It is no secret that international trade bureaucrats detest scrutiny of their purposes, methods and constant expensive peregrinations to the luxury hotels and resorts of the world on behalf of a grateful citizenry. Why, then, this sudden flurry of "consultation" ?

The answer is twofold. Firstly, pressure from StopMAI campaigners has had considerable influence and done great damage to the prestige of Treasury bureaucrats whose amateurish negotiation of the MAI was roundly condemned by the Joint Standing Committee on Treaties. Magnified worldwide, the same pressure on the OECD undoubtedly caused the demise of the MAI in Paris. The Federal Government and DFAT hope to avoid recurrence of this failure.

Secondly, DFAT had actually adopted (or been stuck with) a firm objective (i.e., in support of a new MAI) before even advertising for submissions. Thus, the consultations are little more than 'window-dressing'. In that respect, they are part of a promotional campaign which is necessary to sell the "Millennium Round" concept to business and industry, large sectors of which are very sceptical - having already been bruised on the 'level playing field' of the 1990s.

The proof is in the delay of DFAT's 'Issues Paper' until July 1999, when all of the essential behind-the scenes negotiations for the WTO Seattle Ministerial were scheduled to have been completed and a decision more or less 'set in concrete'. Thus, DFAT primly announced when caling for submissions:

"At the WTO Ministerial Conference in Seattle (30 November to 3 December 1999), Trade Ministers are expected to agree on the structure, scope and timeframe for further negotiations. In order to assist Ministers in deciding what might be included in these future multilateral trade negotiations, the WTO has initiated a preparatory process to consider the wide range of issues which could potentially be included in such negotiations.

"To assist the Government in formulating Australia’s approach to future WTO negotiations, the Department of Foreign Affairs and Trade seeks public comments on Australia’s interests in these issues." [I have boldened the word 'future' because it craftily refers not to the crucial Seattle negotiations but to later dealings, after the irreversible commitments DFAT is striving to enter in Australia's name at Seattle. There is no acknowledgment by DFAT of any possiblity that trade ministers may not agree in the near future to future MAI-type negotiations.]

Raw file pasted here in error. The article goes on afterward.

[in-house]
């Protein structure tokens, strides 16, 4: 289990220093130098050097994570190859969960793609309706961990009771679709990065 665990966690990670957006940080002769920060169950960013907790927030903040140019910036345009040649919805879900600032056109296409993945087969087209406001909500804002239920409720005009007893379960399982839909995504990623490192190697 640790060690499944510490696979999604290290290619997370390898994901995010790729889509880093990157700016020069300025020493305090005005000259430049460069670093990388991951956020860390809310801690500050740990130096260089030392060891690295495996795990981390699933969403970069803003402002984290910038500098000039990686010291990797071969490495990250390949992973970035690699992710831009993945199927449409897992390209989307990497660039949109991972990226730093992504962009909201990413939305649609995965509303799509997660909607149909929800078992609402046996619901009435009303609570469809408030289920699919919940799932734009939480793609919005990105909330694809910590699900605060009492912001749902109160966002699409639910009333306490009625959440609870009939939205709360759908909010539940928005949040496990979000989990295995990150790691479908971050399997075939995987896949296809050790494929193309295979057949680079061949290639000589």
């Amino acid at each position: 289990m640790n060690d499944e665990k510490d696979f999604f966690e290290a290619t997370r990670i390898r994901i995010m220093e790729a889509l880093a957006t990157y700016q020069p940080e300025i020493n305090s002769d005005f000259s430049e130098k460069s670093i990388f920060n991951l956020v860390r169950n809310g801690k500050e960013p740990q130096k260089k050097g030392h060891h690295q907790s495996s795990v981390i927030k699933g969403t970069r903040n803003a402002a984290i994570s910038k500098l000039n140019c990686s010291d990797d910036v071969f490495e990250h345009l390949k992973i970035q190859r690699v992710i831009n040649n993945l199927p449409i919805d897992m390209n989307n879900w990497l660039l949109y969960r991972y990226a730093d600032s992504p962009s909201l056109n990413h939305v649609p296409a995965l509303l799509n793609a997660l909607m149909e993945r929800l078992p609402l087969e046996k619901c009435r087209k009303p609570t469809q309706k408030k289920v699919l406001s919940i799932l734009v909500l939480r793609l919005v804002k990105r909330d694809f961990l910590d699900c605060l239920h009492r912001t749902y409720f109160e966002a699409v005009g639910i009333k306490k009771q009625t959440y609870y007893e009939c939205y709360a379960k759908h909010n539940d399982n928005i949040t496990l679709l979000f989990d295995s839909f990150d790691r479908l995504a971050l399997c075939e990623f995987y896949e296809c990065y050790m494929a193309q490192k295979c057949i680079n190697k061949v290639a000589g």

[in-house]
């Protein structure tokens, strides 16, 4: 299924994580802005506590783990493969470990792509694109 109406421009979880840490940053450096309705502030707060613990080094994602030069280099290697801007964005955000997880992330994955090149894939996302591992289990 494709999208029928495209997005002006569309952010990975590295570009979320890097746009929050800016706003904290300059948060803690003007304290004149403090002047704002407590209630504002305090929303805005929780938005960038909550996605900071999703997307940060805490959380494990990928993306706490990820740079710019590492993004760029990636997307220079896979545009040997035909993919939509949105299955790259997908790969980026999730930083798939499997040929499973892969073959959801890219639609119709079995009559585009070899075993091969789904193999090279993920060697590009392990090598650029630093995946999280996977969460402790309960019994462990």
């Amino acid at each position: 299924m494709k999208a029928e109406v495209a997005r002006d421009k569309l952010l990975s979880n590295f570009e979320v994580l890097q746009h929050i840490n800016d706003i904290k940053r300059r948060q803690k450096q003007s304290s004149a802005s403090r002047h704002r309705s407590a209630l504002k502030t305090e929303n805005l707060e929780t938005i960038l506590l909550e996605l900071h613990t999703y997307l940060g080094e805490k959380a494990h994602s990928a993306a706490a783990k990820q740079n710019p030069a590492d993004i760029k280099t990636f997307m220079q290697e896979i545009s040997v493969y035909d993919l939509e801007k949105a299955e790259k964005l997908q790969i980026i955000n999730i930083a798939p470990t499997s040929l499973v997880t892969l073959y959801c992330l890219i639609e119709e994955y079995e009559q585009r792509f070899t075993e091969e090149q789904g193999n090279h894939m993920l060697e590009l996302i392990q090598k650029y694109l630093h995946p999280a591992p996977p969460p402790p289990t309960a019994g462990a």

Singapore Ministerial Work Program

DFAT, in its invitation of submissions, announced "Comments are requested on what, if any, next steps should be taken with respect to issues raised in the context of the work of the working groups established on trade and investment, trade and competition policy, transparency in government procurement and the exploratory work undertaken by the WTO regarding trade facilitation.

"Particularly relevant are next steps in the above-mentioned areas, including the nature and scope of any future work. In the case of government procurement, there has already been agreement to identify possible elements for a multilateral transparency agreement and there have been recent calls for priority to be given to finalising such an agreement, possibly even in advance of the formal launch of a round of comprehensive multilateral trade negotiations.

"With respect to the work on investment and competition, over the last two years WTO Members have participated in an educative debate about linkages and work in 1999 should lead to consideration of possible areas for specific WTO work."

Alternative directions not considered

It seems very clear that DFAT has no intention of exploring the proposals which have been proposed by opponents of global trade totalitarianism. For instance, here is the unanimous resolution of a widely advertised and widely representative public meeting held in Perth on 26 June, 1999:

"[This meeting] calls on the Australian Government to support the development of an alternative and binding agreement on investments which democratically regulates international investments and promotes ecologically and socially sustainable global development."

Noting that DFAT had declined to participate in the public meeting, the resolution also called for full, open public participation in this process.

Campaign timeframe

A first-draft calendar of fixed dates is provided in this briefing. This necessarily follows the WTO's timetable. It is important that proactive as well as reactive events be catered for. The calendar is essential to advance planning. It will need to be kept under constant review.


Internet resources

The provided list of Useful URLs is an attempt to commence a convenient archive. We will need to expand and order the list. Obviously, the use of URLs is a good way of promoting brevity in reports. It is possible to place new documents (and critical sections of long documents) on to a publicly archived URL, eg, see the West Australian's MAI story posted last year at